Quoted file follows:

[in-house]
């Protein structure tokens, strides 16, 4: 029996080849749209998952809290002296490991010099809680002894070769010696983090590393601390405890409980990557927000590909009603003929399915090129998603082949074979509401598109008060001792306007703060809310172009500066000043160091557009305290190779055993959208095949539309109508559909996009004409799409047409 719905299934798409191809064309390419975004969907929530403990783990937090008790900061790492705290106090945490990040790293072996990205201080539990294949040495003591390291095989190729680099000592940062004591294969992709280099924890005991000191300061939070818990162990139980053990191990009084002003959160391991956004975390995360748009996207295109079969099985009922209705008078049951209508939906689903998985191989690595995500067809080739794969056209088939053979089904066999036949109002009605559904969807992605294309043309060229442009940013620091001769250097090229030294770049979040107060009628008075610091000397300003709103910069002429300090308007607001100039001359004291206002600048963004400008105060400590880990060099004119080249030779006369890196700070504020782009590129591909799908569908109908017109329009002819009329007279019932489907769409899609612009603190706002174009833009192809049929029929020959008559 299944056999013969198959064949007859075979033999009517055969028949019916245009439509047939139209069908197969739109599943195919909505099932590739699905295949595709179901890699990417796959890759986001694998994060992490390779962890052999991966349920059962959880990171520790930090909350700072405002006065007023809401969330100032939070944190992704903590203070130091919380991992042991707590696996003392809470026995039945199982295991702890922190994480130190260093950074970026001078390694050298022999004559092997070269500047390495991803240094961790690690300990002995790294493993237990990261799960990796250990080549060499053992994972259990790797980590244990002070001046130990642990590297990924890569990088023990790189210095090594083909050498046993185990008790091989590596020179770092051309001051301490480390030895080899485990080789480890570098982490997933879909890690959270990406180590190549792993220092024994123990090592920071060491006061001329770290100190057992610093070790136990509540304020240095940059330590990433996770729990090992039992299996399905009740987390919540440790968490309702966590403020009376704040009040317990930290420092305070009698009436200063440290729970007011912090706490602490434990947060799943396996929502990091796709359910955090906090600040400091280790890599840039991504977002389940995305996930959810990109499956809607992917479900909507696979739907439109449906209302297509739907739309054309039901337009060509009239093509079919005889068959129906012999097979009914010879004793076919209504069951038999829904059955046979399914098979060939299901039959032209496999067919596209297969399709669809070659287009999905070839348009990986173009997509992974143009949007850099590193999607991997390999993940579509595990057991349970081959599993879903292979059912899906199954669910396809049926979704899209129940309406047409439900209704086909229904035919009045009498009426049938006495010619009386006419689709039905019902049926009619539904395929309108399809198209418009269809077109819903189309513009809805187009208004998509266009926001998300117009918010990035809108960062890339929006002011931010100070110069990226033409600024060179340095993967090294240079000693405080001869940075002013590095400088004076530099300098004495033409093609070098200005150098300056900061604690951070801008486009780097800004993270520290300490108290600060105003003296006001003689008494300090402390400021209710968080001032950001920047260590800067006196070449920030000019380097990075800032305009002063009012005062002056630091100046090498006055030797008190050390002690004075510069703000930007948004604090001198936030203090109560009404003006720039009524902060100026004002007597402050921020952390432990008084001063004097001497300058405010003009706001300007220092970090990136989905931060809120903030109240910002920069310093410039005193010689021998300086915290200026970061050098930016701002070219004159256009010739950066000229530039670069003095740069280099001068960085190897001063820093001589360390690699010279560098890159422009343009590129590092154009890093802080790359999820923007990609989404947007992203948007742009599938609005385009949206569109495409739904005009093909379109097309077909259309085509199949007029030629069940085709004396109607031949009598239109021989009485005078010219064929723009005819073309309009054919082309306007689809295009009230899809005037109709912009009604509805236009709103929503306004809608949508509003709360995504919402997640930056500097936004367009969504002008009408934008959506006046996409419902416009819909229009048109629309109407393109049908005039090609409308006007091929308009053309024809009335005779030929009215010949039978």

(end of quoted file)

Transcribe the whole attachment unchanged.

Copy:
[in-house]
């Protein structure tokens, strides 16, 4: 029996080849749209998952809290002296490991010099809680002894070769010696983090590393601390405890409980990557927000590909009603003929399915090129998603082949074979509401598109008060001792306007703060809310172009500066000043160091557009305290190779055993959208095949539309109508559909996009004409799409047409 719905299934798409191809064309390419975004969907929530403990783990937090008790900061790492705290106090945490990040790293072996990205201080539990294949040495003591390291095989190729680099000592940062004591294969992709280099924890005991000191300061939070818990162990139980053990191990009084002003959160391991956004975390995360748009996207295109079969099985009922209705008078049951209508939906689903998985191989690595995500067809080739794969056209088939053979089904066999036949109002009605559904969807992605294309043309060229442009940013620091001769250097090229030294770049979040107060009628008075610091000397300003709103910069002429300090308007607001100039001359004291206002600048963004400008105060400590880990060099004119080249030779006369890196700070504020782009590129591909799908569908109908017109329009002819009329007279019932489907769409899609612009603190706002174009833009192809049929029929020959008559 299944056999013969198959064949007859075979033999009517055969028949019916245009439509047939139209069908197969739109599943195919909505099932590739699905295949595709179901890699990417796959890759986001694998994060992490390779962890052999991966349920059962959880990171520790930090909350700072405002006065007023809401969330100032939070944190992704903590203070130091919380991992042991707590696996003392809470026995039945199982295991702890922190994480130190260093950074970026001078390694050298022999004559092997070269500047390495991803240094961790690690300990002995790294493993237990990261799960990796250990080549060499053992994972259990790797980590244990002070001046130990642990590297990924890569990088023990790189210095090594083909050498046993185990008790091989590596020179770092051309001051301490480390030895080899485990080789480890570098982490997933879909890690959270990406180590190549792993220092024994123990090592920071060491006061001329770290100190057992610093070790136990509540304020240095940059330590990433996770729990090992039992299996399905009740987390919540440790968490309702966590403020009376704040009040317990930290420092305070009698009436200063440290729970007011912090706490602490434990947060799943396996929502990091796709359910955090906090600040400091280790890599840039991504977002389940995305996930959810990109499956809607992917479900909507696979739907439109449906209302297509739907739309054309039901337009060509009239093509079919005889068959129906012999097979009914010879004793076919209504069951038999829904059955046979399914098979060939299901039959032209496999067919596209297969399709669809070659287009999905070839348009990986173009997509992974143009949007850099590193999607991997390999993940579509595990057991349970081959599993879903292979059912899906199954669910396809049926979704899209129940309406047409439900209704086909229904035919009045009498009426049938006495010619009386006419689709039905019902049926009619539904395929309108399809198209418009269809077109819903189309513009809805187009208004998509266009926001998300117009918010990035809108960062890339929006002011931010100070110069990226033409600024060179340095993967090294240079000693405080001869940075002013590095400088004076530099300098004495033409093609070098200005150098300056900061604690951070801008486009780097800004993270520290300490108290600060105003003296006001003689008494300090402390400021209710968080001032950001920047260590800067006196070449920030000019380097990075800032305009002063009012005062002056630091100046090498006055030797008190050390002690004075510069703000930007948004604090001198936030203090109560009404003006720039009524902060100026004002007597402050921020952390432990008084001063004097001497300058405010003009706001300007220092970090990136989905931060809120903030109240910002920069310093410039005193010689021998300086915290200026970061050098930016701002070219004159256009010739950066000229530039670069003095740069280099001068960085190897001063820093001589360390690699010279560098890159422009343009590129590092154009890093802080790359999820923007990609989404947007992203948007742009599938609005385009949206569109495409739904005009093909379109097309077909259309085509199949007029030629069940085709004396109607031949009598239109021989009485005078010219064929723009005819073309309009054919082309306007689809295009009230899809005037109709912009009604509805236009709103929503306004809608949508509003709360995504919402997640930056500097936004367009969504002008009408934008959506006046996409419902416009819909229009048109629309109407393109049908005039090609409308006007091929308009053309024809009335005779030929009215010949039978």